Thursday, April 14, 2011

Congress Moves Environmental Protection Back Toward the Stone Age (or at least back to the early 1900's)

A palpable hatred for both predators and other “varmints” is revealed in articles printed in the U.S. Department of Agriculture Year Book for 1920, where classics like “Hunting Down Stock Killers” and “Death To The Rodents” can be found.

Wolves, Prison Labor, NPR

MONDAY, MAY 11, 2009
Wolves Again. . . .
This is a in part a re-post of a blog from December 6, 2007 about wolves and the persecution of predators.


Wording of the anti-wolf stealth rider placed into budget bill by Montana's Sen. Tester and Idaho's Sen. Simpson:

SEC. 1713. Before the end of the 60-day period beginning on the date of enactment of this Act, the Secretary of the Interior shall reissue the final rule published on April 2, 2009 (74 Fed. Reg. 15123 et seq.) without regard to any other provision of statute or regulation that applies to issuance of such rule. Such reissuance (including this section) shall not be subject to judicial review and shall not abrogate or otherwise have any effect on the order and judgment issued by the United States District Court for the District of Wyoming in Case Numbers 09–CV–118J and 09–CV–138J on November 18, 2010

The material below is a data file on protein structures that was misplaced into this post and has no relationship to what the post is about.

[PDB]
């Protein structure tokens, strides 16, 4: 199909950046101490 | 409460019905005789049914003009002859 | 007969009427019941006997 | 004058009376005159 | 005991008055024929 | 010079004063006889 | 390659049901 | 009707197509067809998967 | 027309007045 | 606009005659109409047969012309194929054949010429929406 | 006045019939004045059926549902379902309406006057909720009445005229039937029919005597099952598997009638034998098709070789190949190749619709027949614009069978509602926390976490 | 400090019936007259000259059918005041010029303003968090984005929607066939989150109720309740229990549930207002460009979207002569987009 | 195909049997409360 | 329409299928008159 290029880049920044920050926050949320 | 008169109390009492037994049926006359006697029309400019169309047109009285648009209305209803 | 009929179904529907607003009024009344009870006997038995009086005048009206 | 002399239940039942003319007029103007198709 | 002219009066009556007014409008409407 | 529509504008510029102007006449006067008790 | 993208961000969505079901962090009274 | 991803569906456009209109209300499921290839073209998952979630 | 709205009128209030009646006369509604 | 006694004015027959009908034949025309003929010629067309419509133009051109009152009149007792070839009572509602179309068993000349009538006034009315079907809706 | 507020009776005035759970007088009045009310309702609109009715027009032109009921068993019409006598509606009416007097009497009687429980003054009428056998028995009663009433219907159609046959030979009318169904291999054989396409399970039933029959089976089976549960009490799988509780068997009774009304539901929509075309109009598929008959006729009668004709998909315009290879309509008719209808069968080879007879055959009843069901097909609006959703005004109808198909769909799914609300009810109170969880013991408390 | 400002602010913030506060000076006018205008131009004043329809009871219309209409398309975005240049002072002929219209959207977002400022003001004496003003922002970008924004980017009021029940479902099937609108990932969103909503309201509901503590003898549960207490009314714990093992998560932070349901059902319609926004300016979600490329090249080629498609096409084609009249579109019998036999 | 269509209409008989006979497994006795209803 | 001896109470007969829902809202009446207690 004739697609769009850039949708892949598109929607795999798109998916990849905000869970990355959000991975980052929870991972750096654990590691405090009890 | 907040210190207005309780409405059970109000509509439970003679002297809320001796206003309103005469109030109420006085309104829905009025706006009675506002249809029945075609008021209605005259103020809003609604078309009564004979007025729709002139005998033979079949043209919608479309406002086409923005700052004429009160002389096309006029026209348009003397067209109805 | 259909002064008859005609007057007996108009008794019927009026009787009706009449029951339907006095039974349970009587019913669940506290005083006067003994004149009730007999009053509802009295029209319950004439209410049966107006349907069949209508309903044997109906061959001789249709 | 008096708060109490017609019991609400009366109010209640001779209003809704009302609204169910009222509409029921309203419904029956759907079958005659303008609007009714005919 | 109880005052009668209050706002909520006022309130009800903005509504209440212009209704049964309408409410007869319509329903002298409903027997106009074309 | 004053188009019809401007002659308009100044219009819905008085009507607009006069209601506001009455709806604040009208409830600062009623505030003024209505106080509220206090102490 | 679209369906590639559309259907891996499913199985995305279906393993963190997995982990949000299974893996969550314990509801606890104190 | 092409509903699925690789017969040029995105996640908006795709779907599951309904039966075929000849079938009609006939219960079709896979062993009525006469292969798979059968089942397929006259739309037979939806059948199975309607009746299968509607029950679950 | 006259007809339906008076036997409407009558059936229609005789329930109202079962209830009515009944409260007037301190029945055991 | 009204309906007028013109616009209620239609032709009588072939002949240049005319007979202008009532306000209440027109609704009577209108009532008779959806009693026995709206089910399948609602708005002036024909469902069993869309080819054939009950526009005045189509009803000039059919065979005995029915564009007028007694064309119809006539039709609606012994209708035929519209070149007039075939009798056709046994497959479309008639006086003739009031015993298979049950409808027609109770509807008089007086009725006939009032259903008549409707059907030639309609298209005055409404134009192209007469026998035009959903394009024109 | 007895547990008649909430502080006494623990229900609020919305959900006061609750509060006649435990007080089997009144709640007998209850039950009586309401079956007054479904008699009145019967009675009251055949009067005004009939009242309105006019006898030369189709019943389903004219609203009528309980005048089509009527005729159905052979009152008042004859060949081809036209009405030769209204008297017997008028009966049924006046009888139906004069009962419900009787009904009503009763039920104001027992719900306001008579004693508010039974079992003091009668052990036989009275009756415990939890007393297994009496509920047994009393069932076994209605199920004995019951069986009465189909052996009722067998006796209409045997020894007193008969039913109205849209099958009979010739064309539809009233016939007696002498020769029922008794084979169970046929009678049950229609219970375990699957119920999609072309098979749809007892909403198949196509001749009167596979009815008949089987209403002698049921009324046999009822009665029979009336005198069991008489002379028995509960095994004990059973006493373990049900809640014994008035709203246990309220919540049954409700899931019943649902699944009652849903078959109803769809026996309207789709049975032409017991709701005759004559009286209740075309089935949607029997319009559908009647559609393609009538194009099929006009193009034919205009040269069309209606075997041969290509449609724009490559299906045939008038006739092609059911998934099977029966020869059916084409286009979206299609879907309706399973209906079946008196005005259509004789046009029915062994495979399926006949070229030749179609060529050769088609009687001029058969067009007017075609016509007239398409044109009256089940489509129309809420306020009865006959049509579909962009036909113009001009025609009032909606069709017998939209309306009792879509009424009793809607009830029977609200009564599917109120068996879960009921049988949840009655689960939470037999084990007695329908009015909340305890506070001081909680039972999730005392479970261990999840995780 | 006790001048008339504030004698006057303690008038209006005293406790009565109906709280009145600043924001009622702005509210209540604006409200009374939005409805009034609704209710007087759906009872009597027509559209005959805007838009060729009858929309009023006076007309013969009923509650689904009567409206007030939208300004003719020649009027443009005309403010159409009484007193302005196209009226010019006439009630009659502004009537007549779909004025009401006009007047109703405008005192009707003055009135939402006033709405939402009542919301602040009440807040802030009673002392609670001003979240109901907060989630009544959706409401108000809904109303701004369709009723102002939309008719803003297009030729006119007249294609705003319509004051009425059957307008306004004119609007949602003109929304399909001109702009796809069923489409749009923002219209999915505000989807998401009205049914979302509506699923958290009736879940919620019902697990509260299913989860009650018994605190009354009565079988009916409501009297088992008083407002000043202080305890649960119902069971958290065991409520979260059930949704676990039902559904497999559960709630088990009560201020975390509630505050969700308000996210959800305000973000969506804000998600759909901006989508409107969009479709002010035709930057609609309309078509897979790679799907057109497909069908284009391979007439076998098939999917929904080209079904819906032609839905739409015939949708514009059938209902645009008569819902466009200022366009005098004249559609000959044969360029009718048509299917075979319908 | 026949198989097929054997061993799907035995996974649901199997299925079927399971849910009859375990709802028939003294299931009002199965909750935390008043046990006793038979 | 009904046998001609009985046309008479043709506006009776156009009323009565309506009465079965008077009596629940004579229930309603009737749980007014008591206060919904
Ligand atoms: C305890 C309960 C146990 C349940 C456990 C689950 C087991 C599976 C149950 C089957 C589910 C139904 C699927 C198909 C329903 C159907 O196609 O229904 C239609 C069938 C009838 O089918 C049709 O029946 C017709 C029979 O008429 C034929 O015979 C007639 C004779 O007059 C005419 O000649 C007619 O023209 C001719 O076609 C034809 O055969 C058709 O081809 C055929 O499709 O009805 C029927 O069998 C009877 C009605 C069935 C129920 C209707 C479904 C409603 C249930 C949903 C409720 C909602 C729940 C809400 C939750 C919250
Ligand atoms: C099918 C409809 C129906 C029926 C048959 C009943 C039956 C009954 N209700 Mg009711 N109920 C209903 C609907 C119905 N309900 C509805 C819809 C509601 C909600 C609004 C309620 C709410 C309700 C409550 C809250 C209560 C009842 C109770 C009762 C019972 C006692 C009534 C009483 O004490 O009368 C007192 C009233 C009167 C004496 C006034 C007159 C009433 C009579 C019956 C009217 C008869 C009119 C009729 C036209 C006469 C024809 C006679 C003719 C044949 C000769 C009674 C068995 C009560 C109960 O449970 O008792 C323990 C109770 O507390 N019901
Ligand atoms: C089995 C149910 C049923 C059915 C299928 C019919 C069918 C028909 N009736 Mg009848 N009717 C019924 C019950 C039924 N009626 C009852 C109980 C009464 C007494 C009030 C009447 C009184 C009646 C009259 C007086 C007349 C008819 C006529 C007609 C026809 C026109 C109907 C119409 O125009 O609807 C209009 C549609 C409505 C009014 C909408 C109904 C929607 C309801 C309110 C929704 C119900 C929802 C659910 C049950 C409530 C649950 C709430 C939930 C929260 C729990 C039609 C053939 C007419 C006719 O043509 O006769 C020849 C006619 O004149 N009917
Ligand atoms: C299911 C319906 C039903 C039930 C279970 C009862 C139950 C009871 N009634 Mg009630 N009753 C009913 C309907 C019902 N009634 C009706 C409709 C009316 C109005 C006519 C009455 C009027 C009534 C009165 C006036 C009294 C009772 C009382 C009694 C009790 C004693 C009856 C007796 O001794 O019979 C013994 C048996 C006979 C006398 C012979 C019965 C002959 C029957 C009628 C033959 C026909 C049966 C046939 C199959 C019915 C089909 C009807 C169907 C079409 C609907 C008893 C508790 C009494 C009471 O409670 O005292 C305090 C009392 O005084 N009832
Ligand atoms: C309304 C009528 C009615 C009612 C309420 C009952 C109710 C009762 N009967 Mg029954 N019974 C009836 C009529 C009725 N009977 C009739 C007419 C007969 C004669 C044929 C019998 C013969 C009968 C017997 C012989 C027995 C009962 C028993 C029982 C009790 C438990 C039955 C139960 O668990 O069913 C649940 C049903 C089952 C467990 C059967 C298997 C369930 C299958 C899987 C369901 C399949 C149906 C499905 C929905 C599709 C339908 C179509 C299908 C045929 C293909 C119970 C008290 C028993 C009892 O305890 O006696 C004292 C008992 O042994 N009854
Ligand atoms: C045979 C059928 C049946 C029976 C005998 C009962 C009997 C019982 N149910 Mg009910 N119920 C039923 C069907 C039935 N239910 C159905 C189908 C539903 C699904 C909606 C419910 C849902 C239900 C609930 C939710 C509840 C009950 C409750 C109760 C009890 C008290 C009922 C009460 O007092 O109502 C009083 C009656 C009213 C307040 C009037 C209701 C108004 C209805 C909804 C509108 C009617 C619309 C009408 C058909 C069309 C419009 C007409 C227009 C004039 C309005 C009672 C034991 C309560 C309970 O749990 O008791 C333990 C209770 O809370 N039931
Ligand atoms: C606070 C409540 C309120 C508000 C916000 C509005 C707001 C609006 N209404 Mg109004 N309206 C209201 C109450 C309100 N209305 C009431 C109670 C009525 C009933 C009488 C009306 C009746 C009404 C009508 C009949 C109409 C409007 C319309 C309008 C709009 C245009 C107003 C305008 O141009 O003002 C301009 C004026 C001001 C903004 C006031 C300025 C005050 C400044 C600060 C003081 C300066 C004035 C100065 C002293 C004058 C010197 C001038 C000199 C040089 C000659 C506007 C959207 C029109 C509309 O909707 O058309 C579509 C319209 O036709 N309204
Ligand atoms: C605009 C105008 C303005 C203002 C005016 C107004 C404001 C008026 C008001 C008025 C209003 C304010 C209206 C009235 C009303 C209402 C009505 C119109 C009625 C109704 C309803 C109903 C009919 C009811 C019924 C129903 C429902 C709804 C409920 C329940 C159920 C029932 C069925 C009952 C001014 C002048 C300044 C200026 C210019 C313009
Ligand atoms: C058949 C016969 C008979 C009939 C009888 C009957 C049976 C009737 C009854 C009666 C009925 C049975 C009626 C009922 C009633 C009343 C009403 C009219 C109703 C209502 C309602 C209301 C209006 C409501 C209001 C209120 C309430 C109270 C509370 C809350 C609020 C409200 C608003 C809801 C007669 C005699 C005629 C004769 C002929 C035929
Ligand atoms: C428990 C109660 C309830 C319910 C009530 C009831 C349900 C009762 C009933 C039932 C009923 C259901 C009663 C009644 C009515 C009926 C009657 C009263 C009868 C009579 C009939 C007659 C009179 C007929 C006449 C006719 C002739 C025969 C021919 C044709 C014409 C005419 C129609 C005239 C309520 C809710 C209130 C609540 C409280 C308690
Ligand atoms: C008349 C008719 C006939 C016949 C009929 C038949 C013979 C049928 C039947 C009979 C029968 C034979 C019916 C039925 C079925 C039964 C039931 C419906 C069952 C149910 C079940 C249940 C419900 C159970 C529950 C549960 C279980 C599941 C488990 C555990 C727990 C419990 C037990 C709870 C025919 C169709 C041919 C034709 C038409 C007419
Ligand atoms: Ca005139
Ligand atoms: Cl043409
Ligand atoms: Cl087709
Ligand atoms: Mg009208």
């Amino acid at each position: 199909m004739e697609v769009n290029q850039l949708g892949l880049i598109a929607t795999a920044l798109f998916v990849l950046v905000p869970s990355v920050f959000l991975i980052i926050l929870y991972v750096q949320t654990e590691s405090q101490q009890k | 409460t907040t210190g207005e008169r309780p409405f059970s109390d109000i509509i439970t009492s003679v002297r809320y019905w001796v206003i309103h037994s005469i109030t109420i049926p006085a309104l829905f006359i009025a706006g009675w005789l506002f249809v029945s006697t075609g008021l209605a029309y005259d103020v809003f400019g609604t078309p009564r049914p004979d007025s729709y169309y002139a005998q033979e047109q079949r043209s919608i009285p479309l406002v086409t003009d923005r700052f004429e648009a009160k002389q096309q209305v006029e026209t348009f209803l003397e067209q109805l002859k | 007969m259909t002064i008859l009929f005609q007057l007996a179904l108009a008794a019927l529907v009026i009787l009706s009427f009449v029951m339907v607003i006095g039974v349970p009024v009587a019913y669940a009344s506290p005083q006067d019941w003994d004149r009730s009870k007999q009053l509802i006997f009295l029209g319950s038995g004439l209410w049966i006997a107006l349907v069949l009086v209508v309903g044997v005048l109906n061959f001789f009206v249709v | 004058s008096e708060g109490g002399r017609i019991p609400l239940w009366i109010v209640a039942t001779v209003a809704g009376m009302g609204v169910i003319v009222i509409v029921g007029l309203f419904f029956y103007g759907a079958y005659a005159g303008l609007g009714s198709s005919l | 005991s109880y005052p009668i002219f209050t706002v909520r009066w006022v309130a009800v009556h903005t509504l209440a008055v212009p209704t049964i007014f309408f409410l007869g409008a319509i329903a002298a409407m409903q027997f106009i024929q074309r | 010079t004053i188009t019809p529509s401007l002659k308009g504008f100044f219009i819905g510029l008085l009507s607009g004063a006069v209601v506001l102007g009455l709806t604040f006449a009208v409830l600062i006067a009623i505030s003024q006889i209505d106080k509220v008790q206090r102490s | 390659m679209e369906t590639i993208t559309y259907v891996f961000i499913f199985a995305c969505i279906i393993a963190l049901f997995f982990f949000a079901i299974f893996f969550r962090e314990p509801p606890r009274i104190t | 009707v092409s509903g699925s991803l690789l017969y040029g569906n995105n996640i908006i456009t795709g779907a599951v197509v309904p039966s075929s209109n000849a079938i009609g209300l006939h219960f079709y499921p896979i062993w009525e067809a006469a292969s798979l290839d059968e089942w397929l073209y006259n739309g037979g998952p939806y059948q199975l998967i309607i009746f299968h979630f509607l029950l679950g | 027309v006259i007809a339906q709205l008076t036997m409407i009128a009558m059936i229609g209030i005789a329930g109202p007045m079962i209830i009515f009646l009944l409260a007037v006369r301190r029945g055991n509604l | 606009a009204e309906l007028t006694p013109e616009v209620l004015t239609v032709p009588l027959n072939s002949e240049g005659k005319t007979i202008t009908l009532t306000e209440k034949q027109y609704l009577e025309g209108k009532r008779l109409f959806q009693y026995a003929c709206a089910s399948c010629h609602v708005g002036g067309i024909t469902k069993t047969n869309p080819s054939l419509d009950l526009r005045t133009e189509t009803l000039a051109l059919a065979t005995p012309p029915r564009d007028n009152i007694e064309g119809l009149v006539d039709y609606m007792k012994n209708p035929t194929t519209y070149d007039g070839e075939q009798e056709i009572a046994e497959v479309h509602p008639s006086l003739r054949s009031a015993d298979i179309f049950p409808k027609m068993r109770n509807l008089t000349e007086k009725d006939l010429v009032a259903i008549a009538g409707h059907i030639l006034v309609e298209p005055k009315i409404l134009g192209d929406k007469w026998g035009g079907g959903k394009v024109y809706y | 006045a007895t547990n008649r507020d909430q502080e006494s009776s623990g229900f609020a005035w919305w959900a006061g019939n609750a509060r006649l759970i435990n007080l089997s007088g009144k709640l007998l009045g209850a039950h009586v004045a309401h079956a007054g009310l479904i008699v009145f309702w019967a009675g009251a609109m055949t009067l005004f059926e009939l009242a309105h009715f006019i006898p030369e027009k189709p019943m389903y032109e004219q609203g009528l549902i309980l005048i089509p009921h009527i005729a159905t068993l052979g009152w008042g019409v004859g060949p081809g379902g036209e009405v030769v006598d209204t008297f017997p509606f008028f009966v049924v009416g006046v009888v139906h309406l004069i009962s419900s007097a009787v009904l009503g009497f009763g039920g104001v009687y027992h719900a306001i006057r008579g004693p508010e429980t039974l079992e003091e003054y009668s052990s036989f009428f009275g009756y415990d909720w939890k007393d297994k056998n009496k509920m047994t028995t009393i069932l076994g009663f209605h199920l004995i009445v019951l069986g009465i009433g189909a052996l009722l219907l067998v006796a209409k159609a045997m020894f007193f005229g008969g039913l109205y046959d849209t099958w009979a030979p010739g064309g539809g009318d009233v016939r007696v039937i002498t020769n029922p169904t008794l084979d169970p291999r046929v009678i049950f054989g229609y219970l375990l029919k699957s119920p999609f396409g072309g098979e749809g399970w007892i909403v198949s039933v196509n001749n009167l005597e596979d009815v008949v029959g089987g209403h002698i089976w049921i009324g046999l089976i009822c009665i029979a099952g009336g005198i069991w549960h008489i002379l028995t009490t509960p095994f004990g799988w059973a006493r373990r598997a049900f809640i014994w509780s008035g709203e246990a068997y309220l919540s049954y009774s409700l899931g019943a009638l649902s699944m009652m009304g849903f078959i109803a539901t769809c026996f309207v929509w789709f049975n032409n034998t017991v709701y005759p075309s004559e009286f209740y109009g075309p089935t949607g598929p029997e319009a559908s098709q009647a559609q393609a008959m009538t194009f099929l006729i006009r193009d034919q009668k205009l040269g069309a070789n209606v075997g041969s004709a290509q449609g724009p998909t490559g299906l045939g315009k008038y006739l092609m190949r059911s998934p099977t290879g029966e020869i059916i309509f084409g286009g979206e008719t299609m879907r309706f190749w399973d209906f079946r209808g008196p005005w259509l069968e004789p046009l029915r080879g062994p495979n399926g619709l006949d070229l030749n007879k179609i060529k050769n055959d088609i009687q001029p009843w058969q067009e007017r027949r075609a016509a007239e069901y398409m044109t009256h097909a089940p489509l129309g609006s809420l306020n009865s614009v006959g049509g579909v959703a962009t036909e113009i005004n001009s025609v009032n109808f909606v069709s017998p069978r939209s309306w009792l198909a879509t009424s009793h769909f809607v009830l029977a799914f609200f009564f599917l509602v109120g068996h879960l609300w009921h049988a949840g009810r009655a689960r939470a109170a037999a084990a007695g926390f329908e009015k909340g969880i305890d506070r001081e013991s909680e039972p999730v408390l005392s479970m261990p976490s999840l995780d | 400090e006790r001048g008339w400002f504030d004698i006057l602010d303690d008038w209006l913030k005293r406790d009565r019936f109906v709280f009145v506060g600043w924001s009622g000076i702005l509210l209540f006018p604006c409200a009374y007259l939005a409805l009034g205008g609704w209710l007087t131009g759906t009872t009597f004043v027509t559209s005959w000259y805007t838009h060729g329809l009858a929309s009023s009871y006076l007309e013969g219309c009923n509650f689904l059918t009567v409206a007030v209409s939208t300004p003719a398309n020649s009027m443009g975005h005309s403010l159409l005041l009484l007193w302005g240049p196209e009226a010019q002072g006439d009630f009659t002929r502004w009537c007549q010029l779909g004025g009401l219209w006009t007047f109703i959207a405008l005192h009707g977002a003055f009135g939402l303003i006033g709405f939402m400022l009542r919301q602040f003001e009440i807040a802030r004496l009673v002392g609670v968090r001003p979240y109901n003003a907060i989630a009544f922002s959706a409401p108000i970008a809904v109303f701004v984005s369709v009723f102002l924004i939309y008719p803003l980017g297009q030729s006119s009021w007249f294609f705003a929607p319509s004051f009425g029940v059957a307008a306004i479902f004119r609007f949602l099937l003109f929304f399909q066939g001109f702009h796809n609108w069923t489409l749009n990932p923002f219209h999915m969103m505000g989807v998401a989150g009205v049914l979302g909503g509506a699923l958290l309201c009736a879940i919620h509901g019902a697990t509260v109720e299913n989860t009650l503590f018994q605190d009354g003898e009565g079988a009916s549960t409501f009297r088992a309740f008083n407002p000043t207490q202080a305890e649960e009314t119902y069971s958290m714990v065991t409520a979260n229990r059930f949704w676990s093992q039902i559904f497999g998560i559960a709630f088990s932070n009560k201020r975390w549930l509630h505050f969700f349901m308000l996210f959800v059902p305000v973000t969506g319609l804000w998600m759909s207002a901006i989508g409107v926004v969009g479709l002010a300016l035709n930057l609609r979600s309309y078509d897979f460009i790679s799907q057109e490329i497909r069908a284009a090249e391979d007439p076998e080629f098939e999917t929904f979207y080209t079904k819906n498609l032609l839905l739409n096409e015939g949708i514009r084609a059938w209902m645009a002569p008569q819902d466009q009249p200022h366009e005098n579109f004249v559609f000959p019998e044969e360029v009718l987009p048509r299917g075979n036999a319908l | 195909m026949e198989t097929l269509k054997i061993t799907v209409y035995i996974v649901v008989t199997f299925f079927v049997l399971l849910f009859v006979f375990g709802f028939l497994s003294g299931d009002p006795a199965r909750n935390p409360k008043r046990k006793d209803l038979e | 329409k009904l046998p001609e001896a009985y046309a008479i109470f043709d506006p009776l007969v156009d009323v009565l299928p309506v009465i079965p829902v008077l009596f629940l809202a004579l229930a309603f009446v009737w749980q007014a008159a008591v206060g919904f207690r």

In other words, congressional passage of the rider reinstates the Interior Department's/US Fish & Wildlife Service, April 2, 2009 anti-wolf final de-listing rule that had been subsequently ruled illegal by the courts. Additionally, the Congress, in passing the budget bill with the rider attached, attempts to remove any review of the action by the Judicial branch of government, even to test its constitutionality. Where are these people taking us when they tell us they can pick and choose what legislation can, or cannot, be reviewed by the courts?

A friend sent out this brief discussion from Legal Planet; the Environmental Law and Policy Blog, and we can expect to be hearing more on the legal issues in the future.

The bigger loser here is the integrity of our environmental laws. This rider, a joint effort of Senator Jon Tester (D-Mont.) and Rep. Mike Simpson (R-Idaho), is an exercise in arrogance, cowardice and congressional overreach. Oh, and let’s not forget hypocrisy: both sides of the political aisle have complained incessantly about the evils of policy riders attached to must-pass appropriations bills, yet both sides continue to attach riders left and right. (If you need examples of congressional hypocrisy, just watch any random episode of The Daily Show.) Expect to hear a lot more about harmful environmental riders in the coming budget showdowns.